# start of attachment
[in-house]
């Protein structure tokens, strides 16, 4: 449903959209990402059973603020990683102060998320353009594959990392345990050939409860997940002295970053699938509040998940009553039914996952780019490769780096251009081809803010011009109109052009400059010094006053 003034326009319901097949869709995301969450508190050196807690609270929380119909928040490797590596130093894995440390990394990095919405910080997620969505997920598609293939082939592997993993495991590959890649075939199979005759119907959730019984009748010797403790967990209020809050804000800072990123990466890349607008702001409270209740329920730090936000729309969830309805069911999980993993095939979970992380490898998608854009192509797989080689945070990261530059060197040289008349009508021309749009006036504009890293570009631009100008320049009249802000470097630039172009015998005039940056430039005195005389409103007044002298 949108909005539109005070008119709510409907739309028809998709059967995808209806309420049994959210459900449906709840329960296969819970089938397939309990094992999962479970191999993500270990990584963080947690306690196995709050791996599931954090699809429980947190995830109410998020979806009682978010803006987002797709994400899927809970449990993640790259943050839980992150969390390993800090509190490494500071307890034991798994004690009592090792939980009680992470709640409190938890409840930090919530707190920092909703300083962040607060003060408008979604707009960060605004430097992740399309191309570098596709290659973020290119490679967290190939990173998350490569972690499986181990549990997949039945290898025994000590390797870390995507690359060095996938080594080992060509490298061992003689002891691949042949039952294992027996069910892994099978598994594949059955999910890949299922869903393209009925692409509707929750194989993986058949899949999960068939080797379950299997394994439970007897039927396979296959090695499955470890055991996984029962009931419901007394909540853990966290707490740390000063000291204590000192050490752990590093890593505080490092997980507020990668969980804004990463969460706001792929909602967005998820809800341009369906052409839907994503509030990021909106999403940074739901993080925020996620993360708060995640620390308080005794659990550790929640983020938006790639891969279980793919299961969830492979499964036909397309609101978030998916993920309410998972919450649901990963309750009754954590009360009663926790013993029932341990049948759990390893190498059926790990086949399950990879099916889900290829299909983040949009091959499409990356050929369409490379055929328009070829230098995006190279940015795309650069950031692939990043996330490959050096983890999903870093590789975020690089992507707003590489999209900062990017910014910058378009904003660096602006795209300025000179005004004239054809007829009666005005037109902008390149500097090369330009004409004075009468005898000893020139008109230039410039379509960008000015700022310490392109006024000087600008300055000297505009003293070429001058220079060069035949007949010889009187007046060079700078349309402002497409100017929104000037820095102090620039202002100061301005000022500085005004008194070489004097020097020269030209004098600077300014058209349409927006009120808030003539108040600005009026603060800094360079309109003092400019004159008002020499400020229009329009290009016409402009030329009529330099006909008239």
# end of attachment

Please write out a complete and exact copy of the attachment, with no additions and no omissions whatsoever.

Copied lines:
[in-house]
């Protein structure tokens, strides 16, 4: 449903959209990402059973603020990683102060998320353009594959990392345990050939409860997940002295970053699938509040998940009553039914996952780019490769780096251009081809803010011009109109052009400059010094006053 003034326009319901097949869709995301969450508190050196807690609270929380119909928040490797590596130093894995440390990394990095919405910080997620969505997920598609293939082939592997993993495991590959890649075939199979005759119907959730019984009748010797403790967990209020809050804000800072990123990466890349607008702001409270209740329920730090936000729309969830309805069911999980993993095939979970992380490898998608854009192509797989080689945070990261530059060197040289008349009508021309749009006036504009890293570009631009100008320049009249802000470097630039172009015998005039940056430039005195005389409103007044002298 949108909005539109005070008119709510409907739309028809998709059967995808209806309420049994959210459900449906709840329960296969819970089938397939309990094992999962479970191999993500270990990584963080947690306690196995709050791996599931954090699809429980947190995830109410998020979806009682978010803006987002797709994400899927809970449990993640790259943050839980992150969390390993800090509190490494500071307890034991798994004690009592090792939980009680992470709640409190938890409840930090919530707190920092909703300083962040607060003060408008979604707009960060605004430097992740399309191309570098596709290659973020290119490679967290190939990173998350490569972690499986181990549990997949039945290898025994000590390797870390995507690359060095996938080594080992060509490298061992003689002891691949042949039952294992027996069910892994099978598994594949059955999910890949299922869903393209009925692409509707929750194989993986058949899949999960068939080797379950299997394994439970007897039927396979296959090695499955470890055991996984029962009931419901007394909540853990966290707490740390000063000291204590000192050490752990590093890593505080490092997980507020990668969980804004990463969460706001792929909602967005998820809800341009369906052409839907994503509030990021909106999403940074739901993080925020996620993360708060995640620390308080005794659990550790929640983020938006790639891969279980793919299961969830492979499964036909397309609101978030998916993920309410998972919450649901990963309750009754954590009360009663926790013993029932341990049948759990390893190498059926790990086949399950990879099916889900290829299909983040949009091959499409990356050929369409490379055929328009070829230098995006190279940015795309650069950031692939990043996330490959050096983890999903870093590789975020690089992507707003590489999209900062990017910014910058378009904003660096602006795209300025000179005004004239054809007829009666005005037109902008390149500097090369330009004409004075009468005898000893020139008109230039410039379509960008000015700022310490392109006024000087600008300055000297505009003293070429001058220079060069035949007949010889009187007046060079700078349309402002497409100017929104000037820095102090620039202002100061301005000022500085005004008194070489004097020097020269030209004098600077300014058209349409927006009120808030003539108040600005009026603060800094360079309109003092400019004159008002020499400020229009329009290009016409402009030329009529330099006909008239």